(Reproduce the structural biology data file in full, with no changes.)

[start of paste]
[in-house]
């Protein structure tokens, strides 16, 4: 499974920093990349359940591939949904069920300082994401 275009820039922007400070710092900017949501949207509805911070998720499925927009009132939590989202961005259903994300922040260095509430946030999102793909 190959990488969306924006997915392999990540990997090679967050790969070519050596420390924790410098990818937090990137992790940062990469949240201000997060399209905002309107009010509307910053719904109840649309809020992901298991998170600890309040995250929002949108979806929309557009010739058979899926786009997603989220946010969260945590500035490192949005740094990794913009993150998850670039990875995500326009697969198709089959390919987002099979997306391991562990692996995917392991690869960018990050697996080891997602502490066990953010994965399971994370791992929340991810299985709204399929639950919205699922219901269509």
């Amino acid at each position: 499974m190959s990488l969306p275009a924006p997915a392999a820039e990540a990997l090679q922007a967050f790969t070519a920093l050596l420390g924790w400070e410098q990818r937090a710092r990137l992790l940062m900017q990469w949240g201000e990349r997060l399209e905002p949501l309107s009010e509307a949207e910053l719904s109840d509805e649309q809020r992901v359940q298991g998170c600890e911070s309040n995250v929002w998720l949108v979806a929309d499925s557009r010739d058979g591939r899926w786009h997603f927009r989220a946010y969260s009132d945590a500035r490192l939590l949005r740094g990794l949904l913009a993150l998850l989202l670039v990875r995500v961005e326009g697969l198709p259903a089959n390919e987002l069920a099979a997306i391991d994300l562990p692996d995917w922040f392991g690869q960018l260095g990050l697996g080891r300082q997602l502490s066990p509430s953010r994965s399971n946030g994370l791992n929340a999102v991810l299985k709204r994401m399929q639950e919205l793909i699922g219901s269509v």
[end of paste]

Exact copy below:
[in-house]
């Protein structure tokens, strides 16, 4: 499974920093990349359940591939949904069920300082994401 275009820039922007400070710092900017949501949207509805911070998720499925927009009132939590989202961005259903994300922040260095509430946030999102793909 190959990488969306924006997915392999990540990997090679967050790969070519050596420390924790410098990818937090990137992790940062990469949240201000997060399209905002309107009010509307910053719904109840649309809020992901298991998170600890309040995250929002949108979806929309557009010739058979899926786009997603989220946010969260945590500035490192949005740094990794913009993150998850670039990875995500326009697969198709089959390919987002099979997306391991562990692996995917392991690869960018990050697996080891997602502490066990953010994965399971994370791992929340991810299985709204399929639950919205699922219901269509």
């Amino acid at each position: 499974m190959s990488l969306p275009a924006p997915a392999a820039e990540a990997l090679q922007a967050f790969t070519a920093l050596l420390g924790w400070e410098q990818r937090a710092r990137l992790l940062m900017q990469w949240g201000e990349r997060l399209e905002p949501l309107s009010e509307a949207e910053l719904s109840d509805e649309q809020r992901v359940q298991g998170c600890e911070s309040n995250v929002w998720l949108v979806a929309d499925s557009r010739d058979g591939r899926w786009h997603f927009r989220a946010y969260s009132d945590a500035r490192l939590l949005r740094g990794l949904l913009a993150l998850l989202l670039v990875r995500v961005e326009g697969l198709p259903a089959n390919e987002l069920a099979a997306i391991d994300l562990p692996d995917w922040f392991g690869q960018l260095g990050l697996g080891r300082q997602l502490s066990p509430s953010r994965s399971n946030g994370l791992n929340a999102v991810l299985k709204r994401m399929q639950e919205l793909i699922g219901s269509v």